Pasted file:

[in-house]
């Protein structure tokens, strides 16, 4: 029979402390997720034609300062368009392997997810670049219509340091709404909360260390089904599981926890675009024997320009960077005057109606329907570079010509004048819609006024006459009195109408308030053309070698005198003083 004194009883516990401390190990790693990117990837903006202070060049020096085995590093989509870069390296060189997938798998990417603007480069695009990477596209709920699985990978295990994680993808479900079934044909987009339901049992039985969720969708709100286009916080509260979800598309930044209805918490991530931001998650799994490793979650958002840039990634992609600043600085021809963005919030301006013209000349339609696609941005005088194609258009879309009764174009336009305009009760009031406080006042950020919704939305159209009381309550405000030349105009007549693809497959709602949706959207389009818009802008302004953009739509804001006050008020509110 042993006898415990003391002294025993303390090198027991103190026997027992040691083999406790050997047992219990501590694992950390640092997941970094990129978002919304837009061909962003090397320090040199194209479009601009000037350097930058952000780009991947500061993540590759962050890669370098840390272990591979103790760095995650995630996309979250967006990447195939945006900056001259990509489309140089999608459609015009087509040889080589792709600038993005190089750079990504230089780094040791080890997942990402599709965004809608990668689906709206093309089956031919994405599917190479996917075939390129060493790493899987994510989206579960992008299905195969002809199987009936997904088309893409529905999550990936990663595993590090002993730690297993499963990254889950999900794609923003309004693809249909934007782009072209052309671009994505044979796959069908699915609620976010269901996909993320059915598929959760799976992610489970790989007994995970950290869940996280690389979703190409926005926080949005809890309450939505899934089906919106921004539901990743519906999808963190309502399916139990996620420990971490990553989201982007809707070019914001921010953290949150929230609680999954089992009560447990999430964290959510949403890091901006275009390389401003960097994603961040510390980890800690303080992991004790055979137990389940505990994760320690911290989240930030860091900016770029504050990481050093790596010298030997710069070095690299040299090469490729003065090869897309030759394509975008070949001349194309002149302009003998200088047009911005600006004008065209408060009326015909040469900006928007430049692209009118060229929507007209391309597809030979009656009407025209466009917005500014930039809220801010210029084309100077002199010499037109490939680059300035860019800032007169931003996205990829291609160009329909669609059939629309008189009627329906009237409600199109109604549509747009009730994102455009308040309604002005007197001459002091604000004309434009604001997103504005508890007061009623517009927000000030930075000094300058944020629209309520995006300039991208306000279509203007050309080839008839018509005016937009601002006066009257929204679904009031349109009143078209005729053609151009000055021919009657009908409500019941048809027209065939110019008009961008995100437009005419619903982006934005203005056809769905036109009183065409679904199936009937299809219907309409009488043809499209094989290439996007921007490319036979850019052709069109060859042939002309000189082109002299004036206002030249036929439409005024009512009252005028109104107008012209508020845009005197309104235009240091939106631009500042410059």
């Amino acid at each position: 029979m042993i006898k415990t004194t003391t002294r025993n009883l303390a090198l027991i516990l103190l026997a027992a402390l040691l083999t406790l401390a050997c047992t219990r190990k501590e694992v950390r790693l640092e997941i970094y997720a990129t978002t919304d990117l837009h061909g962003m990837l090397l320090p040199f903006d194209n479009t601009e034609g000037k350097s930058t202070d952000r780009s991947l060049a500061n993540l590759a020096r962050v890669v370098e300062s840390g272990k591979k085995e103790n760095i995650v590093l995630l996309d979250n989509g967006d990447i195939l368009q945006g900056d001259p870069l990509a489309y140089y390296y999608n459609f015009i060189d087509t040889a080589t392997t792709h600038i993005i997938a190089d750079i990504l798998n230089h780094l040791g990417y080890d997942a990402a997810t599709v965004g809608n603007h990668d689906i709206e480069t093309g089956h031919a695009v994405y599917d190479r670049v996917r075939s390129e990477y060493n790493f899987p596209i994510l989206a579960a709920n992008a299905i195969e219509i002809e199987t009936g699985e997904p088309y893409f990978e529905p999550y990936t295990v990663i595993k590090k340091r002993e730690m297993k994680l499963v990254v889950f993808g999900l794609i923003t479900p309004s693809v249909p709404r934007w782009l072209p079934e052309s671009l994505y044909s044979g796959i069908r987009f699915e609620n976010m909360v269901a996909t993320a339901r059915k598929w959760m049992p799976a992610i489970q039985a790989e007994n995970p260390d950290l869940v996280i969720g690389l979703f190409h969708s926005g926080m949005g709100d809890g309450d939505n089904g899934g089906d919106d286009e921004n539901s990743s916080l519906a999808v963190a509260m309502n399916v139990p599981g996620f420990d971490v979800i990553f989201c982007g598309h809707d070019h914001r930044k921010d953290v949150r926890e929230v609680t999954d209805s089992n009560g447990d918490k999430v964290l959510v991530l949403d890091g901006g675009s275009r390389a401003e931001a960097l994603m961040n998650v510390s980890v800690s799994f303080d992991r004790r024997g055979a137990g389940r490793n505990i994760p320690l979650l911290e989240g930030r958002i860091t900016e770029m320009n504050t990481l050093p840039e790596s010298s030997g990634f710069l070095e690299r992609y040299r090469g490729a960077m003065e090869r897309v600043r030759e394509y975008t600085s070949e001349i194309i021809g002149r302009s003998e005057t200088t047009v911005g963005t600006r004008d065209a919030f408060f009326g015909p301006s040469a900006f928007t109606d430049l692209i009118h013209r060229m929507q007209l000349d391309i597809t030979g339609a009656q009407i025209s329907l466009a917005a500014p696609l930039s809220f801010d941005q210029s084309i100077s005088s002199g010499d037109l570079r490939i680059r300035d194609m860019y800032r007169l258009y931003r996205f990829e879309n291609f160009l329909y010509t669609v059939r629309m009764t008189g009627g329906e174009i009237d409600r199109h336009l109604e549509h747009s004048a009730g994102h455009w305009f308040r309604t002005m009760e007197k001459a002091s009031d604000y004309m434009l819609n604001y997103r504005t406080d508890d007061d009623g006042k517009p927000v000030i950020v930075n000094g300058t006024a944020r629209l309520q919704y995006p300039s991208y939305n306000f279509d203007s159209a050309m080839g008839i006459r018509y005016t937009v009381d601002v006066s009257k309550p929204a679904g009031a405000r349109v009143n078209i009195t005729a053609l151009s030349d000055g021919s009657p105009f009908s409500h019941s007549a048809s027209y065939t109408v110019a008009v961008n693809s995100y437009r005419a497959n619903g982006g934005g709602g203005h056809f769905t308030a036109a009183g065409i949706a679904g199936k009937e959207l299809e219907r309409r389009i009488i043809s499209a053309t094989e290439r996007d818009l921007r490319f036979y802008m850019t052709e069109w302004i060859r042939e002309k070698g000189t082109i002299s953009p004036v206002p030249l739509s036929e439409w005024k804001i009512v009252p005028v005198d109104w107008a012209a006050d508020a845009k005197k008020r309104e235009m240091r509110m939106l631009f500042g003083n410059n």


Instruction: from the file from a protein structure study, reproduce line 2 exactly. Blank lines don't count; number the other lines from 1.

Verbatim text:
């Protein structure tokens, strides 16, 4: 029979402390997720034609300062368009392997997810670049219509340091709404909360260390089904599981926890675009024997320009960077005057109606329907570079010509004048819609006024006459009195109408308030053309070698005198003083 004194009883516990401390190990790693990117990837903006202070060049020096085995590093989509870069390296060189997938798998990417603007480069695009990477596209709920699985990978295990994680993808479900079934044909987009339901049992039985969720969708709100286009916080509260979800598309930044209805918490991530931001998650799994490793979650958002840039990634992609600043600085021809963005919030301006013209000349339609696609941005005088194609258009879309009764174009336009305009009760009031406080006042950020919704939305159209009381309550405000030349105009007549693809497959709602949706959207389009818009802008302004953009739509804001006050008020509110 042993006898415990003391002294025993303390090198027991103190026997027992040691083999406790050997047992219990501590694992950390640092997941970094990129978002919304837009061909962003090397320090040199194209479009601009000037350097930058952000780009991947500061993540590759962050890669370098840390272990591979103790760095995650995630996309979250967006990447195939945006900056001259990509489309140089999608459609015009087509040889080589792709600038993005190089750079990504230089780094040791080890997942990402599709965004809608990668689906709206093309089956031919994405599917190479996917075939390129060493790493899987994510989206579960992008299905195969002809199987009936997904088309893409529905999550990936990663595993590090002993730690297993499963990254889950999900794609923003309004693809249909934007782009072209052309671009994505044979796959069908699915609620976010269901996909993320059915598929959760799976992610489970790989007994995970950290869940996280690389979703190409926005926080949005809890309450939505899934089906919106921004539901990743519906999808963190309502399916139990996620420990971490990553989201982007809707070019914001921010953290949150929230609680999954089992009560447990999430964290959510949403890091901006275009390389401003960097994603961040510390980890800690303080992991004790055979137990389940505990994760320690911290989240930030860091900016770029504050990481050093790596010298030997710069070095690299040299090469490729003065090869897309030759394509975008070949001349194309002149302009003998200088047009911005600006004008065209408060009326015909040469900006928007430049692209009118060229929507007209391309597809030979009656009407025209466009917005500014930039809220801010210029084309100077002199010499037109490939680059300035860019800032007169931003996205990829291609160009329909669609059939629309008189009627329906009237409600199109109604549509747009009730994102455009308040309604002005007197001459002091604000004309434009604001997103504005508890007061009623517009927000000030930075000094300058944020629209309520995006300039991208306000279509203007050309080839008839018509005016937009601002006066009257929204679904009031349109009143078209005729053609151009000055021919009657009908409500019941048809027209065939110019008009961008995100437009005419619903982006934005203005056809769905036109009183065409679904199936009937299809219907309409009488043809499209094989290439996007921007490319036979850019052709069109060859042939002309000189082109002299004036206002030249036929439409005024009512009252005028109104107008012209508020845009005197309104235009240091939106631009500042410059």